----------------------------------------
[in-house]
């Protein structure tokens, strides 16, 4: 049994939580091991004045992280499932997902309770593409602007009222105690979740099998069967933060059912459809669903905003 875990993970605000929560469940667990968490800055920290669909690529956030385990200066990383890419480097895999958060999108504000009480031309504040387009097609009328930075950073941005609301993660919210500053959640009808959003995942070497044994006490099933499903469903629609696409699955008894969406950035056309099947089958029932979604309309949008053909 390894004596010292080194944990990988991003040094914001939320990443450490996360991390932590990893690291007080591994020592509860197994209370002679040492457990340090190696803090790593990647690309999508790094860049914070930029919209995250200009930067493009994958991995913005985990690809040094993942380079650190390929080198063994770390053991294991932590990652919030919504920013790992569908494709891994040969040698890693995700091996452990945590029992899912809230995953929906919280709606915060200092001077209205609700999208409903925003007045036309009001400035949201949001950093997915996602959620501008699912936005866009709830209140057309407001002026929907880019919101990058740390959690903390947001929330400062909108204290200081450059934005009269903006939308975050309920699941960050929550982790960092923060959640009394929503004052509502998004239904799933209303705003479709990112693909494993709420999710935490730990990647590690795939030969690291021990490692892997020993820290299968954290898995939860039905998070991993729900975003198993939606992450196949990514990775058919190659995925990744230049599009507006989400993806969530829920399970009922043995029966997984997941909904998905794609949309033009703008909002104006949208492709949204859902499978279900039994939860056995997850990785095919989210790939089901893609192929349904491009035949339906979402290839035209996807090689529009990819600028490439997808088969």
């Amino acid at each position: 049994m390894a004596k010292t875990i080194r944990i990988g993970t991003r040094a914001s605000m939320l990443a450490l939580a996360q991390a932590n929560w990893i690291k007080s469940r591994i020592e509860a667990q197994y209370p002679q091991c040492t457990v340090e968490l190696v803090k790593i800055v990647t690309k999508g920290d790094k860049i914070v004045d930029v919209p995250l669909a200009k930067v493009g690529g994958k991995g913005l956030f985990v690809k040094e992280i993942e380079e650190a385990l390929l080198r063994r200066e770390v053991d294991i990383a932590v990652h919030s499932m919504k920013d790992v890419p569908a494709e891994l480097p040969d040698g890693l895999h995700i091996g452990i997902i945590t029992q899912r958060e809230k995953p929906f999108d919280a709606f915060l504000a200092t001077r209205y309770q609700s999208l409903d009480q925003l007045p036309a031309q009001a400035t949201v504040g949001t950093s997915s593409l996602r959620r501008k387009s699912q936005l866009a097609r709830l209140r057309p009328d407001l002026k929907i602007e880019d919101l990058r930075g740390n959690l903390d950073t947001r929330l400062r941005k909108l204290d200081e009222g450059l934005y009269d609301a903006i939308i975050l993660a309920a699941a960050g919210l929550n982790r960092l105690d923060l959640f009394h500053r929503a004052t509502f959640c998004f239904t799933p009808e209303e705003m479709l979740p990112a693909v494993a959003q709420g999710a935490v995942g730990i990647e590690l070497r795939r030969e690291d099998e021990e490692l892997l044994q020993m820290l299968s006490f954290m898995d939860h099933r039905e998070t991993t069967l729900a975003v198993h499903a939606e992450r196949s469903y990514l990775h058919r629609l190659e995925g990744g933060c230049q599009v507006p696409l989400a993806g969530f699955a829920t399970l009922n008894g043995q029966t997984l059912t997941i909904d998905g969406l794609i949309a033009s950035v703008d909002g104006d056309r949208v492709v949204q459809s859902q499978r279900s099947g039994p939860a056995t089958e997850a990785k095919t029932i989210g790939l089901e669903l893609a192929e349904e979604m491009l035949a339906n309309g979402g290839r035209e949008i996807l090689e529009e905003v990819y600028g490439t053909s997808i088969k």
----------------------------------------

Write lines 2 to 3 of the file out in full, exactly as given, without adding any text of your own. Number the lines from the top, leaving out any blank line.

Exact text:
């Protein structure tokens, strides 16, 4: 049994939580091991004045992280499932997902309770593409602007009222105690979740099998069967933060059912459809669903905003 875990993970605000929560469940667990968490800055920290669909690529956030385990200066990383890419480097895999958060999108504000009480031309504040387009097609009328930075950073941005609301993660919210500053959640009808959003995942070497044994006490099933499903469903629609696409699955008894969406950035056309099947089958029932979604309309949008053909 390894004596010292080194944990990988991003040094914001939320990443450490996360991390932590990893690291007080591994020592509860197994209370002679040492457990340090190696803090790593990647690309999508790094860049914070930029919209995250200009930067493009994958991995913005985990690809040094993942380079650190390929080198063994770390053991294991932590990652919030919504920013790992569908494709891994040969040698890693995700091996452990945590029992899912809230995953929906919280709606915060200092001077209205609700999208409903925003007045036309009001400035949201949001950093997915996602959620501008699912936005866009709830209140057309407001002026929907880019919101990058740390959690903390947001929330400062909108204290200081450059934005009269903006939308975050309920699941960050929550982790960092923060959640009394929503004052509502998004239904799933209303705003479709990112693909494993709420999710935490730990990647590690795939030969690291021990490692892997020993820290299968954290898995939860039905998070991993729900975003198993939606992450196949990514990775058919190659995925990744230049599009507006989400993806969530829920399970009922043995029966997984997941909904998905794609949309033009703008909002104006949208492709949204859902499978279900039994939860056995997850990785095919989210790939089901893609192929349904491009035949339906979402290839035209996807090689529009990819600028490439997808088969």
């Amino acid at each position: 049994m390894a004596k010292t875990i080194r944990i990988g993970t991003r040094a914001s605000m939320l990443a450490l939580a996360q991390a932590n929560w990893i690291k007080s469940r591994i020592e509860a667990q197994y209370p002679q091991c040492t457990v340090e968490l190696v803090k790593i800055v990647t690309k999508g920290d790094k860049i914070v004045d930029v919209p995250l669909a200009k930067v493009g690529g994958k991995g913005l956030f985990v690809k040094e992280i993942e380079e650190a385990l390929l080198r063994r200066e770390v053991d294991i990383a932590v990652h919030s499932m919504k920013d790992v890419p569908a494709e891994l480097p040969d040698g890693l895999h995700i091996g452990i997902i945590t029992q899912r958060e809230k995953p929906f999108d919280a709606f915060l504000a200092t001077r209205y309770q609700s999208l409903d009480q925003l007045p036309a031309q009001a400035t949201v504040g949001t950093s997915s593409l996602r959620r501008k387009s699912q936005l866009a097609r709830l209140r057309p009328d407001l002026k929907i602007e880019d919101l990058r930075g740390n959690l903390d950073t947001r929330l400062r941005k909108l204290d200081e009222g450059l934005y009269d609301a903006i939308i975050l993660a309920a699941a960050g919210l929550n982790r960092l105690d923060l959640f009394h500053r929503a004052t509502f959640c998004f239904t799933p009808e209303e705003m479709l979740p990112a693909v494993a959003q709420g999710a935490v995942g730990i990647e590690l070497r795939r030969e690291d099998e021990e490692l892997l044994q020993m820290l299968s006490f954290m898995d939860h099933r039905e998070t991993t069967l729900a975003v198993h499903a939606e992450r196949s469903y990514l990775h058919r629609l190659e995925g990744g933060c230049q599009v507006p696409l989400a993806g969530f699955a829920t399970l009922n008894g043995q029966t997984l059912t997941i909904d998905g969406l794609i949309a033009s950035v703008d909002g104006d056309r949208v492709v949204q459809s859902q499978r279900s099947g039994p939860a056995t089958e997850a990785k095919t029932i989210g790939l089901e669903l893609a192929e349904e979604m491009l035949a339906n309309g979402g290839r035209e949008i996807l090689e529009e905003v990819y600028g490439t053909s997808i088969k």